New GPCR-Specific Biosensor Technology to Monitor Cellular Events Associated with Drugs Efficacy and Side Effects

Challenge: G protein-coupled receptors (GPCRs) form the largest family of cell surface receptors involved in signal transduction of many hormones and transmitters. It follows that drugs targeting GPCRs represent close to 40% of all drugs on the market today. Recent discoveries regarding their function and mechanism of action help pave the way for the development of more selective therapeutics for different clinical indications. However, more sophisticated tools to dissect their intricate signaling networks are needed.

Solution: The team has developed and validated a high-throughput drug screening toolkit consisting of more than 40 cell-based biosensors to simultaneously monitor the various signaling pathways engaged by GPCRs upon ligand binding. The technology, based on bioluminescence resonance energy transfer (BRET), provides a direct measure of molecular activation and interactions inside living cells. This approach pioneers a timely shift from the current single function assay to a more rapid and informative multidimensional platform for GPCR screens. Predictions from these studies can be further tested in pre-clinical ex vivo and in vivo models to elucidate complex signalling pathways that will enable the development of drugs with improved efficacy profiles and fewer side effects.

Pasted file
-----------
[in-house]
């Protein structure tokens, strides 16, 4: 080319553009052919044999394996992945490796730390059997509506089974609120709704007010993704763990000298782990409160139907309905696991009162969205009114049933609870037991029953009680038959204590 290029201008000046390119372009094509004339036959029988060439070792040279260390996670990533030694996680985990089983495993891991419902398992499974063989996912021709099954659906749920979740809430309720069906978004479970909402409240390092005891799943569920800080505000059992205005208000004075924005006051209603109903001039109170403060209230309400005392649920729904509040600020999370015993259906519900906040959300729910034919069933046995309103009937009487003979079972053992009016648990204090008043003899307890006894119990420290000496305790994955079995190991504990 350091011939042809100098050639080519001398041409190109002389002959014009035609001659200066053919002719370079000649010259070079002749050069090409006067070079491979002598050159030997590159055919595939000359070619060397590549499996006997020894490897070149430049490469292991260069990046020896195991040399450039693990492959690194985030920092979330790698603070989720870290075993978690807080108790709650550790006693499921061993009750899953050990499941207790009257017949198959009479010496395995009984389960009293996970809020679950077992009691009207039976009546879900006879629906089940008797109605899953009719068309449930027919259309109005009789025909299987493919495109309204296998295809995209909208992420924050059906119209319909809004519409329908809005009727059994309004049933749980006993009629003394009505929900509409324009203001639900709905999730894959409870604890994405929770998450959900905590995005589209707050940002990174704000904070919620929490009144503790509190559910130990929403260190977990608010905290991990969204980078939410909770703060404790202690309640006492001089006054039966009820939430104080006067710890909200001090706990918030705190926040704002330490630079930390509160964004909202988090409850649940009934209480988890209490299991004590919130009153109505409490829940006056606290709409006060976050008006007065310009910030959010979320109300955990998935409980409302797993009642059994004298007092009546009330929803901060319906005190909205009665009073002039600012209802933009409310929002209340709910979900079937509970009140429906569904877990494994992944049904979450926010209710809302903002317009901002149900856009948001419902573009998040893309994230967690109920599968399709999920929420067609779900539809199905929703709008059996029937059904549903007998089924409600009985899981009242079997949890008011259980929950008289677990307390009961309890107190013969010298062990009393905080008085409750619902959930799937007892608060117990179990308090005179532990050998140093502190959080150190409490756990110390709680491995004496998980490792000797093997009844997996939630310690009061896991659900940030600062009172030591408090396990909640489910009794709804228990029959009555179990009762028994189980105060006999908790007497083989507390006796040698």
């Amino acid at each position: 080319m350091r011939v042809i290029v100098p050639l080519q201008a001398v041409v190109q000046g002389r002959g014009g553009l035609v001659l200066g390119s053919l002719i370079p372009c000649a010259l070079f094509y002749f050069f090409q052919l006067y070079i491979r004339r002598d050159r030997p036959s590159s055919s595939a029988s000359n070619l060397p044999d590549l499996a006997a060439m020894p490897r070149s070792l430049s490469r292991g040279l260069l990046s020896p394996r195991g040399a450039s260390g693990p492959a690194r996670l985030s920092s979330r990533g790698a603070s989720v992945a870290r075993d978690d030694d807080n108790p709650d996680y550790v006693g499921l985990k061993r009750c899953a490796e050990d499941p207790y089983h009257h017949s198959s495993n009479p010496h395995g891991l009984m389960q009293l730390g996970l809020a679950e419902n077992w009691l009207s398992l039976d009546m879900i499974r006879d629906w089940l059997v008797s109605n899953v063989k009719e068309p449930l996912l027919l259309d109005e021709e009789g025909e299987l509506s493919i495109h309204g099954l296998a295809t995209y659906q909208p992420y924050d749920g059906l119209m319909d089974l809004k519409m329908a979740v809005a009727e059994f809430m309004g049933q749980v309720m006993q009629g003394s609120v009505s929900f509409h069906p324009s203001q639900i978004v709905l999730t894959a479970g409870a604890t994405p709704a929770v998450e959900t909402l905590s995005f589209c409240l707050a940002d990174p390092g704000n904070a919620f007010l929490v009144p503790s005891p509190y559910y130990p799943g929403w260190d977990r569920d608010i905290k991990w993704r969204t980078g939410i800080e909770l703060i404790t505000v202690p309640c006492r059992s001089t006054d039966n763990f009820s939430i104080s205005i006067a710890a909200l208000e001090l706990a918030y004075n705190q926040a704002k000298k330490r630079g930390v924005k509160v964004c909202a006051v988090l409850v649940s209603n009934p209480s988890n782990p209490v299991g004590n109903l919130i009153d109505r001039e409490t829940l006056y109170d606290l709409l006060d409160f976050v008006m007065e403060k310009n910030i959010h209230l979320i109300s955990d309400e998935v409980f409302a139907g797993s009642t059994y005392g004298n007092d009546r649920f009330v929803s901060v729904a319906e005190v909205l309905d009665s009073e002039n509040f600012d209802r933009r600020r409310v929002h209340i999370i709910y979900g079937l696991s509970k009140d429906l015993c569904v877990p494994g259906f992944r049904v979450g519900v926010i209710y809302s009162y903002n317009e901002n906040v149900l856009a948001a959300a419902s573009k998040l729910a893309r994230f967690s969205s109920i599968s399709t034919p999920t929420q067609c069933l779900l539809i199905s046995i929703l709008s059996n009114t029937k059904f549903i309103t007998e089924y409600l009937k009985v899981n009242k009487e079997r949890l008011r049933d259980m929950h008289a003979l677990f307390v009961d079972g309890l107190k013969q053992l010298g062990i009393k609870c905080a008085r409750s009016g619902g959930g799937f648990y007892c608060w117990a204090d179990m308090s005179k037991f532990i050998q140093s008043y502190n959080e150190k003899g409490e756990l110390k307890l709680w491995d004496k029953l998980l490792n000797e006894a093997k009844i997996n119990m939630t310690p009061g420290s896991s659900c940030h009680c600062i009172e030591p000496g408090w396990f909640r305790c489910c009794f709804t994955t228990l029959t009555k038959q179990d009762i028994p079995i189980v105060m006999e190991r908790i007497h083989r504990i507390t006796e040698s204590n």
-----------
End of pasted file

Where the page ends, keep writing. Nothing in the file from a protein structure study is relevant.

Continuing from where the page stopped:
Achievements/Impact: The project led to the validation of a panel of biosensors broadly covering the GPCR signaling repertoire including heterotrimeric and monomeric G proteins, second messengers, protein kinases and ion channels. Two CQDM pharma members have in-licensed the technology for their drug discovery programs. In 2013, the technology was licensed to Domain Therapeutics, who created a subsidiary in Montreal called Domain Therapeutics North America (DTNA) to monetize the BioSens-AllTM platform. DTNA has already executed research contracts with more than 15 pharma organizations, biotech and academic groups in North America, Europe and Japan.

Principal Investigator:

Michel Bouvier
Université de Montréal


Terence Hébert, Stéphane Laporte
McGill University

Richard Leduc
Université de Sherbrooke

Graciela Pineyro
Université de Montréal

Jean-Claude Tardif,
Eric Thorin

Montreal Heart Institute

Completed Project
$1,827,000 / 3 years
Supported by CQDM through:
• AstraZeneca
• Merck
• Pfizer